This article originally appeared on Tom Dispatch.
More than five years after the invasion of Iraq–just in case you were still waiting–the oil giants finally hit the front page.
Last Thursday, the New York Times led with this headline: “Deals with Iraq Are Set to Bring Oil Giants Back.” (Subhead: “Rare No-bid Contracts, A Foothold for Western Companies Seeking Future Rewards.”) And who were these four giants? ExxonMobil, Shell, the French company Total and BP (formerly British Petroleum). What these firms got were mere “service contracts”–as in servicing Iraq’s oil fields–not the sort of “production sharing agreements” that President Bush’s representatives in Baghdad once dreamed of, and that would have left them in charge of those fields. Still, it was clearly a start. The Times reporter, Andrew E. Kramer, added this little detail: The contracts “include a provision that could allow the companies to reap large profits at today’s prices: the [Iraqi oil] ministry and companies are negotiating payment in oil rather than cash.” And here’s the curious thing: exactly these four giants “lost their concessions in Iraq” back in 1972 when that country’s oil was nationalized. Hmm.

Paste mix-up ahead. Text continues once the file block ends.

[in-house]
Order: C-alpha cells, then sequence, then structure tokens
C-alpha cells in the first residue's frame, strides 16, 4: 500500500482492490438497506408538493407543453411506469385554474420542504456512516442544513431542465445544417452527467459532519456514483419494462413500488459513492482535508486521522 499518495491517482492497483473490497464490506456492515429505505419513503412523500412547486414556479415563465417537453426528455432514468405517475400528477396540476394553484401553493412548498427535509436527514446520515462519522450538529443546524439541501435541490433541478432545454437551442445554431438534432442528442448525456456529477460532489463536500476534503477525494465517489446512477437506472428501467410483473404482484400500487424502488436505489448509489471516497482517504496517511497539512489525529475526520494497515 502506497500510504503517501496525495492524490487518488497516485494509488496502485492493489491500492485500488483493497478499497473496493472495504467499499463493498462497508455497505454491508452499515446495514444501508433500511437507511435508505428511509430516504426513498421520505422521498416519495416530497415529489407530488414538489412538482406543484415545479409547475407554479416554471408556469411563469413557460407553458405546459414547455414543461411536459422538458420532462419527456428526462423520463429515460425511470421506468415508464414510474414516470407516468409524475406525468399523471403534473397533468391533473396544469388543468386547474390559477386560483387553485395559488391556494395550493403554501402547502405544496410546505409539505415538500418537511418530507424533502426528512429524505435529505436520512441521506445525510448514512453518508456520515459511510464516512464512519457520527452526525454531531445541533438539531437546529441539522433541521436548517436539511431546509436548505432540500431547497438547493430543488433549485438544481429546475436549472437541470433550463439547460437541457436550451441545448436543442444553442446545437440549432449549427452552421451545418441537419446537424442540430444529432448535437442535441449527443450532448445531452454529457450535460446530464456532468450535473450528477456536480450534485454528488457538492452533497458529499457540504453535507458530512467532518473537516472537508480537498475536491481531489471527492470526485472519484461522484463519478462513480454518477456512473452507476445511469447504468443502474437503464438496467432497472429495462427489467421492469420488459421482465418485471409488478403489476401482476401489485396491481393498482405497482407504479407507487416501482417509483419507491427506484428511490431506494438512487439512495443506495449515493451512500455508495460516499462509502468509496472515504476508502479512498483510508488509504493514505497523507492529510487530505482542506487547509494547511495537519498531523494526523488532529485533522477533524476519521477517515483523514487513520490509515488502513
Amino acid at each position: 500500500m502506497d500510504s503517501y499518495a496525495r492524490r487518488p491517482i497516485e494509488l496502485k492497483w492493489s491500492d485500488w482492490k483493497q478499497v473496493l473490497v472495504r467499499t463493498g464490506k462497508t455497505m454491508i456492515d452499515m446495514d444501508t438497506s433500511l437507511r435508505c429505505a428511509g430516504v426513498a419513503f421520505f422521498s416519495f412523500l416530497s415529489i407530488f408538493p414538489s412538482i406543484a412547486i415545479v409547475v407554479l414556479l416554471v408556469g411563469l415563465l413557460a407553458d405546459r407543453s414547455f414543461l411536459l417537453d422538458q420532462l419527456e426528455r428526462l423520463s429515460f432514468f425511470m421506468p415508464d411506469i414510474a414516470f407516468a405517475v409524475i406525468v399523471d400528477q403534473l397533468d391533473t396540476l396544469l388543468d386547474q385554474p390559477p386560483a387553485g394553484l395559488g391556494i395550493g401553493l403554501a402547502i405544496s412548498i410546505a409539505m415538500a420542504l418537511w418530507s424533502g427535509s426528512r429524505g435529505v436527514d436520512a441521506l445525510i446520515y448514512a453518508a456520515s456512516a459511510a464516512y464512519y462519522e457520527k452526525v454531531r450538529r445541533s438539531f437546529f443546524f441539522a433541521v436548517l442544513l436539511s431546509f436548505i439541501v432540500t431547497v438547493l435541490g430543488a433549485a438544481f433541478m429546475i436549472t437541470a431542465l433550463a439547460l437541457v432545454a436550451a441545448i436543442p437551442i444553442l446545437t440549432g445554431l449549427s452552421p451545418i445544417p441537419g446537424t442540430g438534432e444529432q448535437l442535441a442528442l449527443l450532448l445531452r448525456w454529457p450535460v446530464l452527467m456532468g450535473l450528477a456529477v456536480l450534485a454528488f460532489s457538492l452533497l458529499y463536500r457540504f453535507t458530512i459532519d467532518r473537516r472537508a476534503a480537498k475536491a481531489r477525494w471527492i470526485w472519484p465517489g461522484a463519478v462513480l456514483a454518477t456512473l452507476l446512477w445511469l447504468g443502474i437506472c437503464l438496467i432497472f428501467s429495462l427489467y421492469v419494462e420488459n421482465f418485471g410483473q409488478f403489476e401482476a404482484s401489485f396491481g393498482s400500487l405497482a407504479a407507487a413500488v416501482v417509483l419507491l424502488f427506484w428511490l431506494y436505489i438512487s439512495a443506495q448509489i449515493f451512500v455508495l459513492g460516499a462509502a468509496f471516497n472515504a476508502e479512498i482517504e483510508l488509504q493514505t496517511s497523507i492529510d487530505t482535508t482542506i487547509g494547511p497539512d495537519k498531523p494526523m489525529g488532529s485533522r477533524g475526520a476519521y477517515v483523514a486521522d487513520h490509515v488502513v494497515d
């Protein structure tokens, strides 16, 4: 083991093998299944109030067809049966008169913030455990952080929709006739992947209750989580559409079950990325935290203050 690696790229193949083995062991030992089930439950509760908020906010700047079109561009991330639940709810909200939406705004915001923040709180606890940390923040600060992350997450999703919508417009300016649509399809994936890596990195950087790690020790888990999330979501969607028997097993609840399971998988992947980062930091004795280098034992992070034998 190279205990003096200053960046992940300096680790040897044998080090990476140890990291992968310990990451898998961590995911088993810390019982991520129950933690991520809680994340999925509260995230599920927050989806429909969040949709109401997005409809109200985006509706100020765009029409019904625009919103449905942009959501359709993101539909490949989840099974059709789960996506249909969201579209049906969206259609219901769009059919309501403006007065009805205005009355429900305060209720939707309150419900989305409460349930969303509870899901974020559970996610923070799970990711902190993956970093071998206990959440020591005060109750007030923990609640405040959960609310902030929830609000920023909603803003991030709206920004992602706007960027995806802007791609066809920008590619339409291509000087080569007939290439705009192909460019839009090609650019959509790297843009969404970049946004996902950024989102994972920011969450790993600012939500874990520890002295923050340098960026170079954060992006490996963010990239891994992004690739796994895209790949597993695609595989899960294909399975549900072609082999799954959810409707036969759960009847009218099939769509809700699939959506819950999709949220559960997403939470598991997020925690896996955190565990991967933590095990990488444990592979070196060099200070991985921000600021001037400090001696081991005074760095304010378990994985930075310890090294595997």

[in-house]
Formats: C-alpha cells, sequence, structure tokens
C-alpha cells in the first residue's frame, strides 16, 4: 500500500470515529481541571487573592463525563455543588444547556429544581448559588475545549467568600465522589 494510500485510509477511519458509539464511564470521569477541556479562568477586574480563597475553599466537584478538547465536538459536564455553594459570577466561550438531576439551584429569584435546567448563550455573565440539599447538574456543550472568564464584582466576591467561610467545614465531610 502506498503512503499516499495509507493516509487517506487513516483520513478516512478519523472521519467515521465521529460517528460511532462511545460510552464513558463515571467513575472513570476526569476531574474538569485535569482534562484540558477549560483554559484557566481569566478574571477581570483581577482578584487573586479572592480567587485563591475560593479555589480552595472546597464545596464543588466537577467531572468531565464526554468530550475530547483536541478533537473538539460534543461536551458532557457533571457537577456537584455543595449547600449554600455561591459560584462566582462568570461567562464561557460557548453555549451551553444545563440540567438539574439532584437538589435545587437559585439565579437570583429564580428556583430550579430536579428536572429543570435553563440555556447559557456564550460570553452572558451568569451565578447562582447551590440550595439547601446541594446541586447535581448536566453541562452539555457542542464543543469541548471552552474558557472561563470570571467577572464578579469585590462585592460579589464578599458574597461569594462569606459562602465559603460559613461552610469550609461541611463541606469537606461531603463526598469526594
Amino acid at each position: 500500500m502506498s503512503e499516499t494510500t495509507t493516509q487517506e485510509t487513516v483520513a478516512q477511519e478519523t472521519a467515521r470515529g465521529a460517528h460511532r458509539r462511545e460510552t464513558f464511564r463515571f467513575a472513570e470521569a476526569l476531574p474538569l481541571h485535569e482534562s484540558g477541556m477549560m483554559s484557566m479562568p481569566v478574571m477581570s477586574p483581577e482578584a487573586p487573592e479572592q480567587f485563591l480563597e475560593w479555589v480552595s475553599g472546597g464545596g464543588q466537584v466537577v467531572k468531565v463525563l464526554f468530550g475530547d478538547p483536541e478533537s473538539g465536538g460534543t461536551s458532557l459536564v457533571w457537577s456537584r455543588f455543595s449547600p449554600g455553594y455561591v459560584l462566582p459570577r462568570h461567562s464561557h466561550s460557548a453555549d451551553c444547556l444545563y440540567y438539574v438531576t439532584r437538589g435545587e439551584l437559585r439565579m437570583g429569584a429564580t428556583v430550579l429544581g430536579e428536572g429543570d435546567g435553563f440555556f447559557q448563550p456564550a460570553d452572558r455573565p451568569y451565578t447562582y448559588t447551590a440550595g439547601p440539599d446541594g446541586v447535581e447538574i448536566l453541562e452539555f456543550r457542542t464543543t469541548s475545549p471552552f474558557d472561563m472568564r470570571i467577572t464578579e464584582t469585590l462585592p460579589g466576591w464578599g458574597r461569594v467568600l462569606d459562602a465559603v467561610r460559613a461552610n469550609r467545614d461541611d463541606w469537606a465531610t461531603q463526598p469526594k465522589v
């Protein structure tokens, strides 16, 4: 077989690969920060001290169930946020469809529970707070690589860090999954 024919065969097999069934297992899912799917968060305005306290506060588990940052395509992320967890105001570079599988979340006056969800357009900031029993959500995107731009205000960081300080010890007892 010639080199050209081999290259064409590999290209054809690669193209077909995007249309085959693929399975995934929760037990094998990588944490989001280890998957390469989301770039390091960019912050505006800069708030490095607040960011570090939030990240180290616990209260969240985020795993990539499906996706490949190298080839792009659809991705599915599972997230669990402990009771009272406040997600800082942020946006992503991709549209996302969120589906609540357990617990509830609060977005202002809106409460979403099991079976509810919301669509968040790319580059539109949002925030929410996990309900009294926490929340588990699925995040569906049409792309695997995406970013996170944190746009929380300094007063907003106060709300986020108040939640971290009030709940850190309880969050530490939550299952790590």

You’d think the Times might have slapped some kind of “we wuz wrong” label on the piece. I mean, remember when the mainstream media, the Times included, seconded the idea that Bush’s invasion, whatever it was about–weapons of mass destruction or terrorism or liberation or democracy or bad dictators or… well, no matter–you could be sure of one thing: it wasn’t about oil. “Oil” wasn’t a word worth including in serious reporting on the invasion and its aftermath, not even after it turned out that American troops entering Baghdad guarded only the Oil and Interior ministries, while the rest of the city was looted. Even then–and ever after–the idea that the Bush Administration might have the slightest urge to control Iraqi oil (or the flow of Middle Eastern oil via a well-garrisoned Iraq) wasn’t worth spending a few paragraphs of valuable newsprint on.
I always thought that, if Iraq’s main product had been video games, sometime in the last five years the Times (and other major papers) would have had really tough, thoughtful pieces, asking really tough, thoughtful questions, about the effects of the invasion and ensuing chaos on our children’s lives and the like. But oil, well… After all, with global demand for energy on the rise, why would anybody want to invade, conquer, occupy, and garrison a country that, as Deputy Secretary of Defense Paul Wolfowitz once observed, “floats on a sea of oil”?